Hedging Management

By Alaina Roussel

What’s “Hedging”?

“Hedging” in English means cover or protection. Hedging management is closely related to risk management. It limits on the one hand the potential losses induced by fluctuations in foreign exchange rates, the commodities (raw materials) or interest rates and, on the other hand, it can predict the liquidity issues of market (liquidity or cash risk).


Its goal is therefore to reduce the income share possibly at risk in an investment while retaining significant value performance. Hedging management can benefit to large companies, managers portfolios or individual investors. It’s an ideal risk management method for a client wishing to enjoy as much as possible of its investments while limiting potential weakening in losses or gains enervation.

Hedging Management and Regulation

Hedging management can ben split into in two main aspects: management and regulation.

Hedging Management

The “management” aspect of hedging management happens as follows:
Treasurers of a company who want to cover a risk will treat roofing products in the markets. In markets, treasurers can: borrow, issue debt, invest, buy future contracts, derivatives in the broad sense… They will mainly cover rate / foreign exchange risk, stocks / commodities risk, liquidity risk and credit risk.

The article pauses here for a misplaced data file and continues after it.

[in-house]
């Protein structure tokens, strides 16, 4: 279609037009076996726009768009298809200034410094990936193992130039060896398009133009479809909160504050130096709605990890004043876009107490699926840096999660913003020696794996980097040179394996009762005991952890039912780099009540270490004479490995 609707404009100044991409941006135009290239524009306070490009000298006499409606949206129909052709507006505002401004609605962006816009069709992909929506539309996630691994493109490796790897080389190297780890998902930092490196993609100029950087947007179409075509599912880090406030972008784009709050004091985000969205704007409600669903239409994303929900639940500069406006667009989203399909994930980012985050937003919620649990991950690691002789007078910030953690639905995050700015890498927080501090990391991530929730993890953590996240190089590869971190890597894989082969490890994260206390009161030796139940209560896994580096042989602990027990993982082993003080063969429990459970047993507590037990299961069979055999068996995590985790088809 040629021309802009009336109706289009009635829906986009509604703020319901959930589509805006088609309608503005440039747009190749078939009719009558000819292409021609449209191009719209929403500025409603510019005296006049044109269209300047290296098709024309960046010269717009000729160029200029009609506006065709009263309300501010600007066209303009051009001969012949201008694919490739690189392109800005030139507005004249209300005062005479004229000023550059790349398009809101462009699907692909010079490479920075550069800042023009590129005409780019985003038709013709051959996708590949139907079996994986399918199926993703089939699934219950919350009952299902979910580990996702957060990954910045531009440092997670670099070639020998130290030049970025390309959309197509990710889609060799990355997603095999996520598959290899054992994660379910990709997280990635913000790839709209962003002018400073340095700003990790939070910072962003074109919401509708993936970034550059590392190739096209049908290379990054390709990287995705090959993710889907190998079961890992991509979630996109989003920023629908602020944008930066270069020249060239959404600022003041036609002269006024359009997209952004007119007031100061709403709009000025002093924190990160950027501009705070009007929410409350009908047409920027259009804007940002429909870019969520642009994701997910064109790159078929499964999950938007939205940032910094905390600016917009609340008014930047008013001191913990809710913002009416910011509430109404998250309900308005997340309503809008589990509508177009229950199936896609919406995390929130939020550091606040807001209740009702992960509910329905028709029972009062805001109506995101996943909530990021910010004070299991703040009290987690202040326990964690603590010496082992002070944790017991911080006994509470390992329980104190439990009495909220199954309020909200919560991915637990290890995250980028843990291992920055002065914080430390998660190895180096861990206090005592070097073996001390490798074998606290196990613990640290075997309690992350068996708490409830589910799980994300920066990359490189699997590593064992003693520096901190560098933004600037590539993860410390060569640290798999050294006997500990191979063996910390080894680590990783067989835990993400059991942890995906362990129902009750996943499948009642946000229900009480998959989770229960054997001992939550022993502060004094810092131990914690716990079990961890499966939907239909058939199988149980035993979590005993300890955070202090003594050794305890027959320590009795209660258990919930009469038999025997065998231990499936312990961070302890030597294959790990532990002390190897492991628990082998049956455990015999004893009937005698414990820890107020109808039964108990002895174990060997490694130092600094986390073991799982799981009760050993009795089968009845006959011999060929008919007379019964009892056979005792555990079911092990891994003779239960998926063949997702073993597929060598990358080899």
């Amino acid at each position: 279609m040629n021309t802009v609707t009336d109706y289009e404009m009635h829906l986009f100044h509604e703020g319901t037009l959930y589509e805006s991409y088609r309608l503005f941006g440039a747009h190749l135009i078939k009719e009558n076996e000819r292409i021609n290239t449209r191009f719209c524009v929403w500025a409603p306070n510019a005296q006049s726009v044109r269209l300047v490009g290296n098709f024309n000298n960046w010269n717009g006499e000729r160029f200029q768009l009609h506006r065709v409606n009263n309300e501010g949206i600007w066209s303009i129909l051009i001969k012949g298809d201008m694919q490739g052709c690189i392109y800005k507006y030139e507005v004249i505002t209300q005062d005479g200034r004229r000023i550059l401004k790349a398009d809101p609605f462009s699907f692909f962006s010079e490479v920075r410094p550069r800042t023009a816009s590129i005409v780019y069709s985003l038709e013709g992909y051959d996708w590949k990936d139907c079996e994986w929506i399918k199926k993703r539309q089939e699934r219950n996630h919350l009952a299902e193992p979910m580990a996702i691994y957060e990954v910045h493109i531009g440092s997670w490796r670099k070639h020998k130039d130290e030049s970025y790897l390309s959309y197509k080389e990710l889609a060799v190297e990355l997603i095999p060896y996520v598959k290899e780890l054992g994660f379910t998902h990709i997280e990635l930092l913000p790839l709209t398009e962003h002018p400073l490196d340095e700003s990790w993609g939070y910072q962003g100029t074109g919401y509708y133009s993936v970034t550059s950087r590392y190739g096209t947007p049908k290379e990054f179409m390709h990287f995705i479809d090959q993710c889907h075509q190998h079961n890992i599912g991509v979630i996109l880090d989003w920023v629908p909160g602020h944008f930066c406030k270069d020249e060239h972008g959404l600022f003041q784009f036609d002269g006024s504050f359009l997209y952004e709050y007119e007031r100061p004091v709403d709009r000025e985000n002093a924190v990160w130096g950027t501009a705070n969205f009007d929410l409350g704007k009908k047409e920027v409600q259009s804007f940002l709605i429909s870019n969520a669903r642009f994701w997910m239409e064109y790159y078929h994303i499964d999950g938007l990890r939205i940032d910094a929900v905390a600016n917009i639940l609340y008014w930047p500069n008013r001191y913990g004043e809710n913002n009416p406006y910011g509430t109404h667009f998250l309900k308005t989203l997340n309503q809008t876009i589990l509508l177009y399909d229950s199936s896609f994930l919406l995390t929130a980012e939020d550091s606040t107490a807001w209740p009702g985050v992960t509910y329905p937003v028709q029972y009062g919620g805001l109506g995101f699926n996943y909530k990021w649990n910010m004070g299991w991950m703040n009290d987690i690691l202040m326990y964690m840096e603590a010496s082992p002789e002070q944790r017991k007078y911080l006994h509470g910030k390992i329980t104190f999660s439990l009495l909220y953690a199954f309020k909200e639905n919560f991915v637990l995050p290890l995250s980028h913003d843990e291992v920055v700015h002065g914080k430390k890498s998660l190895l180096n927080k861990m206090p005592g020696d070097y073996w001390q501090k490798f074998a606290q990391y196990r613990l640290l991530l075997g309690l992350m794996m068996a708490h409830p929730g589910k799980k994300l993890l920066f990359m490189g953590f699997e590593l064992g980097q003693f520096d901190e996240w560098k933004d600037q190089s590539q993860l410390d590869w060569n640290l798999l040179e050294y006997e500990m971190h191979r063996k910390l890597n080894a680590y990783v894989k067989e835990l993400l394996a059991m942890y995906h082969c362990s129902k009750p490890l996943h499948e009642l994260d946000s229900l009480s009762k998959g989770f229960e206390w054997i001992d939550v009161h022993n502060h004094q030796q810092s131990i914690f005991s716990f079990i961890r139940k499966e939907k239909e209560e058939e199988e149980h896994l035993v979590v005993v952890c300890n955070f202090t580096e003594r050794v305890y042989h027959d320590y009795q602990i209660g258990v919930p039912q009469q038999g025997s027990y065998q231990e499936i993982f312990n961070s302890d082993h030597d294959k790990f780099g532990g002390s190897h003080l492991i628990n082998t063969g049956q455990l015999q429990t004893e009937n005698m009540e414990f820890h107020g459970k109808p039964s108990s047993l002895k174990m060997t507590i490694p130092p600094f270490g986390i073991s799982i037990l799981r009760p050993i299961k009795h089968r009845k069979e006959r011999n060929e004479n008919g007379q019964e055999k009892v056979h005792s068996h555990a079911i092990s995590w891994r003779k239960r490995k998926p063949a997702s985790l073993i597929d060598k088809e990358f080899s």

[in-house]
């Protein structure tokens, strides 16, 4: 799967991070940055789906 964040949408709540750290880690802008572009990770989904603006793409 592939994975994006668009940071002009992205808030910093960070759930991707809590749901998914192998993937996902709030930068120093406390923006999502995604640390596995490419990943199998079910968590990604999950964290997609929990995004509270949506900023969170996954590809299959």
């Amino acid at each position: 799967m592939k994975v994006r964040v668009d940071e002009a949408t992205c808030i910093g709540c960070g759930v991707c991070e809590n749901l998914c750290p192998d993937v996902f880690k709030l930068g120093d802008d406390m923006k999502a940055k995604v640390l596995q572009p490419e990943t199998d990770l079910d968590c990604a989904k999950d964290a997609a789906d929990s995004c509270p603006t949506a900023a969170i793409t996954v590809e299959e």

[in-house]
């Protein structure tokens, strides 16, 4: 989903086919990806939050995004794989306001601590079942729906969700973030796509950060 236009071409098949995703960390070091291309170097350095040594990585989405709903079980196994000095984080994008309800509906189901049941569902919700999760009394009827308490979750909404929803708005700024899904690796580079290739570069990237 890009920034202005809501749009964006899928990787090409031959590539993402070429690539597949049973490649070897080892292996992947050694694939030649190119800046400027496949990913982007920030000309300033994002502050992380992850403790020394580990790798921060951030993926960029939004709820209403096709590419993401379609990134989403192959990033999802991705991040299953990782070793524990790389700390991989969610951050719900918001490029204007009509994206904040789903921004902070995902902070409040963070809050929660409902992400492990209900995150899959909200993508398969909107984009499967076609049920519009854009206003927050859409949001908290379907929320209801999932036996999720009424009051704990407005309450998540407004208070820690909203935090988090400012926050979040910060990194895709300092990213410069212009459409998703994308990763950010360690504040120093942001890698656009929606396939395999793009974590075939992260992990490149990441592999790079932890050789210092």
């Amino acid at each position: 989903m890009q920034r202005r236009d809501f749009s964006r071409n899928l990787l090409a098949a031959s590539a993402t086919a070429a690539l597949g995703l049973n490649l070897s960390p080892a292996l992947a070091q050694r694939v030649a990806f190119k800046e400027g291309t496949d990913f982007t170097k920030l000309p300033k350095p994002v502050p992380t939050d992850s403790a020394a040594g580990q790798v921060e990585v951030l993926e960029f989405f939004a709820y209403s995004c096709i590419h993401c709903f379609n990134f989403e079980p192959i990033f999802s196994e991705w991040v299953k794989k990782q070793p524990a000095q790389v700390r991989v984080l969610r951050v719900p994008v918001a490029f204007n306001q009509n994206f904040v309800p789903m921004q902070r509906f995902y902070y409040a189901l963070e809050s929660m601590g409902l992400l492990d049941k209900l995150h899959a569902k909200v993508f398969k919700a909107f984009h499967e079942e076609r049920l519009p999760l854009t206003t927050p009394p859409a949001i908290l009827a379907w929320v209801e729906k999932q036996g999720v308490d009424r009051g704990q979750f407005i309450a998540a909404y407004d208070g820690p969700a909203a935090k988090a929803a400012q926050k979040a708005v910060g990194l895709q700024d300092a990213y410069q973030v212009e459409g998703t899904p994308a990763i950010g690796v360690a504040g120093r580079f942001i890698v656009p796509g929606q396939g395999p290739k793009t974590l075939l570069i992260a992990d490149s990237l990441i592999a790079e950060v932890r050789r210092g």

On organized or stock markets, all types or risk are represented, and the treasurer can choose the so called standardized derivative or optional contracts. On the Over The Counter market, the treasurer can also cover all types of risks, but through non-standard contracts, since it will have in front of him a counterpart and not an organized market.


Among the derivatives, futures derivatives (certain realization) are commonly distinguished from optional derivatives (production conditions).


The treasurers work with dedicated tools called TMS (Treasury Mangement System), such as Treasury Line, which covers a large instrumental scope, to manage all the financial operations and associated risks.

Hedging Regulation

The second feature of hedging management is “regulation”.


Regulation decrees to make IFRS or IAS hedges verifications. “IFRS”, which stands for “International Financial Reporting Standards”, are the European standards of financial information to standardize the presentation of accounting data internationally exchanged.


Hedging in this regulation was put in place to check, before recognition, the relevance of implemented hedges. In the hedging field, micro hedges are distinguished (targeted transactions) from macro hedges (mass transaction).


The aim is identical in both features of hedging Management: trying to secure cash flow to avoid a too great variation between the different results of a company and to avoid the vagaries of the market (liquidity crisis in 2009, crisis on raw materials in 2015).

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